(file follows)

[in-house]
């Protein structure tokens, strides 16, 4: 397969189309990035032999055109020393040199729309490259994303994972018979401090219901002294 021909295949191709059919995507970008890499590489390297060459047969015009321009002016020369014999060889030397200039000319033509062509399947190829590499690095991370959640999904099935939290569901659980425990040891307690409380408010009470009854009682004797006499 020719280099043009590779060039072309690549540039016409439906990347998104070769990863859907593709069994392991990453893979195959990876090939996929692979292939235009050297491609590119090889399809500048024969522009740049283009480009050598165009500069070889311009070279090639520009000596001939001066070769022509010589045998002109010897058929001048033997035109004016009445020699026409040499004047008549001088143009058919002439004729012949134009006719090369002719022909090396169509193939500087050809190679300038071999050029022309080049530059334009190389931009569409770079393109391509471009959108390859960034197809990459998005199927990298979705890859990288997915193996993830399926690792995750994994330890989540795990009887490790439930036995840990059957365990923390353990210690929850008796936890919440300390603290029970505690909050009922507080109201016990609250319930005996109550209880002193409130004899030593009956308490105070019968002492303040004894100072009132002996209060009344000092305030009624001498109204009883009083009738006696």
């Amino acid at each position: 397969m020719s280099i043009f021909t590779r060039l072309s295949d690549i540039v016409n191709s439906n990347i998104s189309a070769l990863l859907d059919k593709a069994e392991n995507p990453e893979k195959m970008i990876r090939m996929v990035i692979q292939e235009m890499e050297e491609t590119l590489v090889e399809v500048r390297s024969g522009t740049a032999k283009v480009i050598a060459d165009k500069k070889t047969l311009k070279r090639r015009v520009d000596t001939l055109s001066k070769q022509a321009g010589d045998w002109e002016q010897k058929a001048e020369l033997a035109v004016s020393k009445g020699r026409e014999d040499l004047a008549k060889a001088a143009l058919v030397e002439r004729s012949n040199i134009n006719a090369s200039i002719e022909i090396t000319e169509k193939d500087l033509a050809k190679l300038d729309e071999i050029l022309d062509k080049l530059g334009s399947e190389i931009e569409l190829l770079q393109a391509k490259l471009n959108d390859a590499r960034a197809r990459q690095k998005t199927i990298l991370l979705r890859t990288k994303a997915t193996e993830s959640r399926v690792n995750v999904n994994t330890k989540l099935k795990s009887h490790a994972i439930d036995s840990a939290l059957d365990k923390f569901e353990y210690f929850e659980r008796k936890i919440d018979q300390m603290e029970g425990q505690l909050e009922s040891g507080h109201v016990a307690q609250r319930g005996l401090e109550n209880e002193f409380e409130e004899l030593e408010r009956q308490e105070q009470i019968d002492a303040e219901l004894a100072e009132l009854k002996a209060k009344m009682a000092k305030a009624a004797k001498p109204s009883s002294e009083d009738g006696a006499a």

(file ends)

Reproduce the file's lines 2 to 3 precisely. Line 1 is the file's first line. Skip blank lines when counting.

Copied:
């Protein structure tokens, strides 16, 4: 397969189309990035032999055109020393040199729309490259994303994972018979401090219901002294 021909295949191709059919995507970008890499590489390297060459047969015009321009002016020369014999060889030397200039000319033509062509399947190829590499690095991370959640999904099935939290569901659980425990040891307690409380408010009470009854009682004797006499 020719280099043009590779060039072309690549540039016409439906990347998104070769990863859907593709069994392991990453893979195959990876090939996929692979292939235009050297491609590119090889399809500048024969522009740049283009480009050598165009500069070889311009070279090639520009000596001939001066070769022509010589045998002109010897058929001048033997035109004016009445020699026409040499004047008549001088143009058919002439004729012949134009006719090369002719022909090396169509193939500087050809190679300038071999050029022309080049530059334009190389931009569409770079393109391509471009959108390859960034197809990459998005199927990298979705890859990288997915193996993830399926690792995750994994330890989540795990009887490790439930036995840990059957365990923390353990210690929850008796936890919440300390603290029970505690909050009922507080109201016990609250319930005996109550209880002193409130004899030593009956308490105070019968002492303040004894100072009132002996209060009344000092305030009624001498109204009883009083009738006696």
């Amino acid at each position: 397969m020719s280099i043009f021909t590779r060039l072309s295949d690549i540039v016409n191709s439906n990347i998104s189309a070769l990863l859907d059919k593709a069994e392991n995507p990453e893979k195959m970008i990876r090939m996929v990035i692979q292939e235009m890499e050297e491609t590119l590489v090889e399809v500048r390297s024969g522009t740049a032999k283009v480009i050598a060459d165009k500069k070889t047969l311009k070279r090639r015009v520009d000596t001939l055109s001066k070769q022509a321009g010589d045998w002109e002016q010897k058929a001048e020369l033997a035109v004016s020393k009445g020699r026409e014999d040499l004047a008549k060889a001088a143009l058919v030397e002439r004729s012949n040199i134009n006719a090369s200039i002719e022909i090396t000319e169509k193939d500087l033509a050809k190679l300038d729309e071999i050029l022309d062509k080049l530059g334009s399947e190389i931009e569409l190829l770079q393109a391509k490259l471009n959108d390859a590499r960034a197809r990459q690095k998005t199927i990298l991370l979705r890859t990288k994303a997915t193996e993830s959640r399926v690792n995750v999904n994994t330890k989540l099935k795990s009887h490790a994972i439930d036995s840990a939290l059957d365990k923390f569901e353990y210690f929850e659980r008796k936890i919440d018979q300390m603290e029970g425990q505690l909050e009922s040891g507080h109201v016990a307690q609250r319930g005996l401090e109550n209880e002193f409380e409130e004899l030593e408010r009956q308490e105070q009470i019968d002492a303040e219901l004894a100072e009132l009854k002996a209060k009344m009682a000092k305030a009624a004797k001498p109204s009883s002294e009083d009738g006696a006499a």